There is a lot of misinformation out there about the legality of waiving a deductible. My understanding is an agreement between a private party and the body shop is between them. However, That being said, you have to consider who is offering it and what you are going to not get and are their illegal activities occurring that make this possible. There just isn’t enough profit in the collision repair business to eat deductibles. You will find that most of the time, the customer is going to get something different than what the insurance is going to be billed for. It may save you money but it may be unethical and possibly fraudulent.
Typically an auto body shop that works with an insurance company will not discount your deductible amount. This would seem unethical in that it would appear they would just over-inflate the estimate to cover your deductible amount so that the insurance company ends up paying the entire amount for repairs, which is not right since you agreed to a deductible amount in your policy.
If the body shop did not inflate the estimate to cover the deductible (which is insurance fraud) but instead took your deductible amount off their profit it is likely they would then find ways to cut corners to make up for this amount they did not receive. We would advise against repair or body shops that would cheat insurance companies since they are also likely to cheat you as well.
If you read through your insurance policy you will see that it says that you are responsible for paying the first portion of a repair bill in form of a deductible. If the cost of damage repair comes in less than the estimate, you are still responsible for the amount of the deductible. Any savings legitimately belongs to the insurance carrier. Remember your contract says you will pay the deductible first. Often the amount of the deductible can be more than the body shop makes on a repair so if they discounted customers this amount it would be hard for them to stay in business for long.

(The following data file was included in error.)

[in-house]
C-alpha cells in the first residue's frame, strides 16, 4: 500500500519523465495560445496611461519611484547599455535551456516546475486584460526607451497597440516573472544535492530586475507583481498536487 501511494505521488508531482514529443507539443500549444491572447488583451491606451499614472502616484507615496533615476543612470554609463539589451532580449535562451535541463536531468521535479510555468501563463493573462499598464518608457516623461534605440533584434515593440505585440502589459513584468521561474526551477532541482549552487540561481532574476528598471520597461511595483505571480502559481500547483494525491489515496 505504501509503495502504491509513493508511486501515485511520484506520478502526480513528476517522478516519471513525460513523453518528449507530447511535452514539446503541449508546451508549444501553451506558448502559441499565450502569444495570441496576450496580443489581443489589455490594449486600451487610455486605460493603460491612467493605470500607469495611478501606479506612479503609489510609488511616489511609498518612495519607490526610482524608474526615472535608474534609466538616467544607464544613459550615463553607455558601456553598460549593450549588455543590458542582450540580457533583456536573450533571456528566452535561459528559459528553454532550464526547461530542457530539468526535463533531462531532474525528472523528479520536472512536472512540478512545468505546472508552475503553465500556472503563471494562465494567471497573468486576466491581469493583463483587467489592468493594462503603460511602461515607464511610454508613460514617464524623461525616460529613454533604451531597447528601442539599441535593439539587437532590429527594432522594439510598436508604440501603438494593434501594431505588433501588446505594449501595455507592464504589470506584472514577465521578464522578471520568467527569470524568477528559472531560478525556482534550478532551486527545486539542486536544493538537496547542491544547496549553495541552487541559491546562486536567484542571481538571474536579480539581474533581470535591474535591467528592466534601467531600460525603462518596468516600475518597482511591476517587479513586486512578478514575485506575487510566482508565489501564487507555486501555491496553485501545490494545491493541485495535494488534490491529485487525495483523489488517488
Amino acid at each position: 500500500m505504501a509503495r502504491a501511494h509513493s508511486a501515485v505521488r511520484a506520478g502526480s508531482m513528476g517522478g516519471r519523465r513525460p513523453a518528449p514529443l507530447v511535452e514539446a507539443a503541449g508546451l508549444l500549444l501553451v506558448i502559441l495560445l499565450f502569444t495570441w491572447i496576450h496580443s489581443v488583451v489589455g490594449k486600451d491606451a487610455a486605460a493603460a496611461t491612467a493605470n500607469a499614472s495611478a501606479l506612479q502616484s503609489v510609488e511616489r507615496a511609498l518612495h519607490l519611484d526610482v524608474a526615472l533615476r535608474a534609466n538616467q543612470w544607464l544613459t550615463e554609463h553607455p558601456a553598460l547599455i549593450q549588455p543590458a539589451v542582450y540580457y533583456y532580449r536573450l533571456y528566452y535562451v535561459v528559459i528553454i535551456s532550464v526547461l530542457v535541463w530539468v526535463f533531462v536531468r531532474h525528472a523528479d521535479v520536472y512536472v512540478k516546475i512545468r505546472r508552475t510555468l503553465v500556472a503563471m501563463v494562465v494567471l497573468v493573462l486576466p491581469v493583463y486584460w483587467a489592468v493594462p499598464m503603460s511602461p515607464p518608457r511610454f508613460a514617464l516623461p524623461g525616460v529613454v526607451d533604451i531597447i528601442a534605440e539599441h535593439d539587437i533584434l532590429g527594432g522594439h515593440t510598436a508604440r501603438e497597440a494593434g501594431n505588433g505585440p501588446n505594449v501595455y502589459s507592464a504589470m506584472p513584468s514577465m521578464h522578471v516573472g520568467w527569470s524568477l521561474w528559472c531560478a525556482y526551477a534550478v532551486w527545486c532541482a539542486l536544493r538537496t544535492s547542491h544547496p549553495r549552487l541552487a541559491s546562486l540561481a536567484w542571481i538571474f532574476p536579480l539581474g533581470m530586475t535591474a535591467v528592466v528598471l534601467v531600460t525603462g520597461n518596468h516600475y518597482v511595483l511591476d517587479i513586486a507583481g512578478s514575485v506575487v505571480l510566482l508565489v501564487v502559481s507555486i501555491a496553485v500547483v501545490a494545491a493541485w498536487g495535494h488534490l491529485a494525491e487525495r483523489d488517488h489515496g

When you purchased your insurance policy, you signed a contract agreeing that you will pay the first amount of the claim up to your deductible. Repair shops should not try to hide or pay your deductible for you. This would be considered insurance fraud and thus illegal by both parties in most states. Penalties for insurance fraud are usually quite severe.
Insurance company and body shop appraisers know the cost of repairs and are rarely tricked by inflated or inaccurate estimates. Be wary of the repair shop that offers to save you your deductible. They may be taking short cuts in your repair, which could depreciate the value of your car. There must be a reason they are willing to involve themselves in violating your insurance contract and possibly committing insurance fraud depending upon your state’s laws.
Be wary of anyone who is desperate enough to take these tactics. The chances of them being around long term, to honor any warranty, is slim.
I suggest you shop around. You will definitely feel a difference of professionalism at a shop that isn’t taking these desperate tactics.